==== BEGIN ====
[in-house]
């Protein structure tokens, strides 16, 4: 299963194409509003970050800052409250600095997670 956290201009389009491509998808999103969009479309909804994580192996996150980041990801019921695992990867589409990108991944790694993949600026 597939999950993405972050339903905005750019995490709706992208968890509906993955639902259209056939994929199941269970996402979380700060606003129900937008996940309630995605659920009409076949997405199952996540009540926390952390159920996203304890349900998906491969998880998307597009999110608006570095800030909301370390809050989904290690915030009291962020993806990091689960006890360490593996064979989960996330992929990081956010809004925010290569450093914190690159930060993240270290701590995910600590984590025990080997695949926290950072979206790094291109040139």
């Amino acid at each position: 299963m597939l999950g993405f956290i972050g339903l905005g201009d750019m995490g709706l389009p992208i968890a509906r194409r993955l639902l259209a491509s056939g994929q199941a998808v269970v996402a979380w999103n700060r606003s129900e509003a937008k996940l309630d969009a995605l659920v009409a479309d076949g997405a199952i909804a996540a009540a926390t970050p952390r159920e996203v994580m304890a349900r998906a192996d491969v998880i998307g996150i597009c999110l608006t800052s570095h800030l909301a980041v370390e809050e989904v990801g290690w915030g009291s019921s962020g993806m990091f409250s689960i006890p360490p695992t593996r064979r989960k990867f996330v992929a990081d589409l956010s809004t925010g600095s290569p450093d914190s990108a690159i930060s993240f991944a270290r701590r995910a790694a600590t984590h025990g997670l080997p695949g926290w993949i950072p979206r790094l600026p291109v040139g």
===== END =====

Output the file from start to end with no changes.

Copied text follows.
[in-house]
């Protein structure tokens, strides 16, 4: 299963194409509003970050800052409250600095997670 956290201009389009491509998808999103969009479309909804994580192996996150980041990801019921695992990867589409990108991944790694993949600026 597939999950993405972050339903905005750019995490709706992208968890509906993955639902259209056939994929199941269970996402979380700060606003129900937008996940309630995605659920009409076949997405199952996540009540926390952390159920996203304890349900998906491969998880998307597009999110608006570095800030909301370390809050989904290690915030009291962020993806990091689960006890360490593996064979989960996330992929990081956010809004925010290569450093914190690159930060993240270290701590995910600590984590025990080997695949926290950072979206790094291109040139």
């Amino acid at each position: 299963m597939l999950g993405f956290i972050g339903l905005g201009d750019m995490g709706l389009p992208i968890a509906r194409r993955l639902l259209a491509s056939g994929q199941a998808v269970v996402a979380w999103n700060r606003s129900e509003a937008k996940l309630d969009a995605l659920v009409a479309d076949g997405a199952i909804a996540a009540a926390t970050p952390r159920e996203v994580m304890a349900r998906a192996d491969v998880i998307g996150i597009c999110l608006t800052s570095h800030l909301a980041v370390e809050e989904v990801g290690w915030g009291s019921s962020g993806m990091f409250s689960i006890p360490p695992t593996r064979r989960k990867f996330v992929a990081d589409l956010s809004t925010g600095s290569p450093d914190s990108a690159i930060s993240f991944a270290r701590r995910a790694a600590t984590h025990g997670l080997p695949g926290w993949i950072p979206r790094l600026p291109v040139g």